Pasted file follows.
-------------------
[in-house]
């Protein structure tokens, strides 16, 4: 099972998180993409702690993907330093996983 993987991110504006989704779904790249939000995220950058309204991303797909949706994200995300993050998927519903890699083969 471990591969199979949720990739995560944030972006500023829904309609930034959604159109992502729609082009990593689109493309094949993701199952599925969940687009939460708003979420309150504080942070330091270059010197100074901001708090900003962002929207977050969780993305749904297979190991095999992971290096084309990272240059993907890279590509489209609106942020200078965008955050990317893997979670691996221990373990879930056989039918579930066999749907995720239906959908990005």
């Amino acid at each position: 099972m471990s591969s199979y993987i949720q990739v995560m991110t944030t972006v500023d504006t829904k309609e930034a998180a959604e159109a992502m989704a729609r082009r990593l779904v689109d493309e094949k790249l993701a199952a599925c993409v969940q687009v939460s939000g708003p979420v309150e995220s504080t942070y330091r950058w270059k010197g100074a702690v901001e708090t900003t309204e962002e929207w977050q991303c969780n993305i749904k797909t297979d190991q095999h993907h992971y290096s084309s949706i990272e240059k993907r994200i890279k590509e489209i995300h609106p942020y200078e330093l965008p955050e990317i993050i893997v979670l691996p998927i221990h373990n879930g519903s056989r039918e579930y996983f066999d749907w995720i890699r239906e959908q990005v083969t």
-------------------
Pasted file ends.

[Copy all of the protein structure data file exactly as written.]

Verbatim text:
[in-house]
């Protein structure tokens, strides 16, 4: 099972998180993409702690993907330093996983 993987991110504006989704779904790249939000995220950058309204991303797909949706994200995300993050998927519903890699083969 471990591969199979949720990739995560944030972006500023829904309609930034959604159109992502729609082009990593689109493309094949993701199952599925969940687009939460708003979420309150504080942070330091270059010197100074901001708090900003962002929207977050969780993305749904297979190991095999992971290096084309990272240059993907890279590509489209609106942020200078965008955050990317893997979670691996221990373990879930056989039918579930066999749907995720239906959908990005």
């Amino acid at each position: 099972m471990s591969s199979y993987i949720q990739v995560m991110t944030t972006v500023d504006t829904k309609e930034a998180a959604e159109a992502m989704a729609r082009r990593l779904v689109d493309e094949k790249l993701a199952a599925c993409v969940q687009v939460s939000g708003p979420v309150e995220s504080t942070y330091r950058w270059k010197g100074a702690v901001e708090t900003t309204e962002e929207w977050q991303c969780n993305i749904k797909t297979d190991q095999h993907h992971y290096s084309s949706i990272e240059k993907r994200i890279k590509e489209i995300h609106p942020y200078e330093l965008p955050e990317i993050i893997v979670l691996p998927i221990h373990n879930g519903s056989r039918e579930y996983f066999d749907w995720i890699r239906e959908q990005v083969t």